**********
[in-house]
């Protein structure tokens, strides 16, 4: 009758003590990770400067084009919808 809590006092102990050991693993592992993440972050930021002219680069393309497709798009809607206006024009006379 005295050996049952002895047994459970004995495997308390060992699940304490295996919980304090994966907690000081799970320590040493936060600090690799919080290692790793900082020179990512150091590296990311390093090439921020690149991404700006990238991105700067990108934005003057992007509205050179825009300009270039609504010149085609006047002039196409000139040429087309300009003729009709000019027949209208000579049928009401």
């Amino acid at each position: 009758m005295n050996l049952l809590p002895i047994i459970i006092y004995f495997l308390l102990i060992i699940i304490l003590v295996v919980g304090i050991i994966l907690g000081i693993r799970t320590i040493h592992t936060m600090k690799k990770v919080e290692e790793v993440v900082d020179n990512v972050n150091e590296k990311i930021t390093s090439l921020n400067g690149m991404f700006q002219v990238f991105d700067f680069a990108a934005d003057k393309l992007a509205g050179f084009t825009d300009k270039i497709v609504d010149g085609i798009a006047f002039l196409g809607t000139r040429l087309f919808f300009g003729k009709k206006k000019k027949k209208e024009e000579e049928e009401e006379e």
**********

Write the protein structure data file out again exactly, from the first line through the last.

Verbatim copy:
[in-house]
């Protein structure tokens, strides 16, 4: 009758003590990770400067084009919808 809590006092102990050991693993592992993440972050930021002219680069393309497709798009809607206006024009006379 005295050996049952002895047994459970004995495997308390060992699940304490295996919980304090994966907690000081799970320590040493936060600090690799919080290692790793900082020179990512150091590296990311390093090439921020690149991404700006990238991105700067990108934005003057992007509205050179825009300009270039609504010149085609006047002039196409000139040429087309300009003729009709000019027949209208000579049928009401």
């Amino acid at each position: 009758m005295n050996l049952l809590p002895i047994i459970i006092y004995f495997l308390l102990i060992i699940i304490l003590v295996v919980g304090i050991i994966l907690g000081i693993r799970t320590i040493h592992t936060m600090k690799k990770v919080e290692e790793v993440v900082d020179n990512v972050n150091e590296k990311i930021t390093s090439l921020n400067g690149m991404f700006q002219v990238f991105d700067f680069a990108a934005d003057k393309l992007a509205g050179f084009t825009d300009k270039i497709v609504d010149g085609i798009a006047f002039l196409g809607t000139r040429l087309f919808f300009g003729k009709k206006k000019k027949k209208e024009e000579e049928e009401e006379e």